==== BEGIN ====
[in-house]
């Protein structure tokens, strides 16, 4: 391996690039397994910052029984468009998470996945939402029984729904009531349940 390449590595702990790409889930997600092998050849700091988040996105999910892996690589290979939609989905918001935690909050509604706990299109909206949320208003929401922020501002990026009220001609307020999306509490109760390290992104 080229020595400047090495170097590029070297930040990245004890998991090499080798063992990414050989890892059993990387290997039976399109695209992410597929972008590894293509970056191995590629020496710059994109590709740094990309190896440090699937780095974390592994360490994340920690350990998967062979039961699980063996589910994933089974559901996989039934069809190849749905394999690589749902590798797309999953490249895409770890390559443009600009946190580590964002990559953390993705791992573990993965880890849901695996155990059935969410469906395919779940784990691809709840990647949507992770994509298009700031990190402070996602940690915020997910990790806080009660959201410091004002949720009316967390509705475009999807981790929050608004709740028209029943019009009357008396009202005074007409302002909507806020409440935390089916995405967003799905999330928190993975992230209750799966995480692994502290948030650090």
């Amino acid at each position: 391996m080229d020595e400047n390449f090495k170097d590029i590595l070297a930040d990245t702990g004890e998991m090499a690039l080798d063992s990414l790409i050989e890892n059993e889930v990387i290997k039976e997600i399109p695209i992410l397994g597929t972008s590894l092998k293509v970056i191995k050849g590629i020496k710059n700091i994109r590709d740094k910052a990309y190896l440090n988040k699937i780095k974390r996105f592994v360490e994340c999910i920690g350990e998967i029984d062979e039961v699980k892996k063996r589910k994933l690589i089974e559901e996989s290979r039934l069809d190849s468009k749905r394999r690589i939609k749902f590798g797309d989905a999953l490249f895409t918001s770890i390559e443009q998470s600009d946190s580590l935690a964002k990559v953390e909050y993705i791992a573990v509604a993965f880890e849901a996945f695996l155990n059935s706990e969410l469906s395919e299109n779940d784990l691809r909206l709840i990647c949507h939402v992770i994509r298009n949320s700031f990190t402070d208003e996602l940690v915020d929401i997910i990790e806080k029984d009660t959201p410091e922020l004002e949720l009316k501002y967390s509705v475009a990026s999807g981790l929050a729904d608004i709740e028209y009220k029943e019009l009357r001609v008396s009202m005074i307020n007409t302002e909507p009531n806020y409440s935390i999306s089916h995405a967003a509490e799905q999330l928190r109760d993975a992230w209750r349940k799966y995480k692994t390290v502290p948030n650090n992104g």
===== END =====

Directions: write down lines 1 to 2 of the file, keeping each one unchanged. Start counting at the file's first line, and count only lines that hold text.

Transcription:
[in-house]
């Protein structure tokens, strides 16, 4: 391996690039397994910052029984468009998470996945939402029984729904009531349940 390449590595702990790409889930997600092998050849700091988040996105999910892996690589290979939609989905918001935690909050509604706990299109909206949320208003929401922020501002990026009220001609307020999306509490109760390290992104 080229020595400047090495170097590029070297930040990245004890998991090499080798063992990414050989890892059993990387290997039976399109695209992410597929972008590894293509970056191995590629020496710059994109590709740094990309190896440090699937780095974390592994360490994340920690350990998967062979039961699980063996589910994933089974559901996989039934069809190849749905394999690589749902590798797309999953490249895409770890390559443009600009946190580590964002990559953390993705791992573990993965880890849901695996155990059935969410469906395919779940784990691809709840990647949507992770994509298009700031990190402070996602940690915020997910990790806080009660959201410091004002949720009316967390509705475009999807981790929050608004709740028209029943019009009357008396009202005074007409302002909507806020409440935390089916995405967003799905999330928190993975992230209750799966995480692994502290948030650090």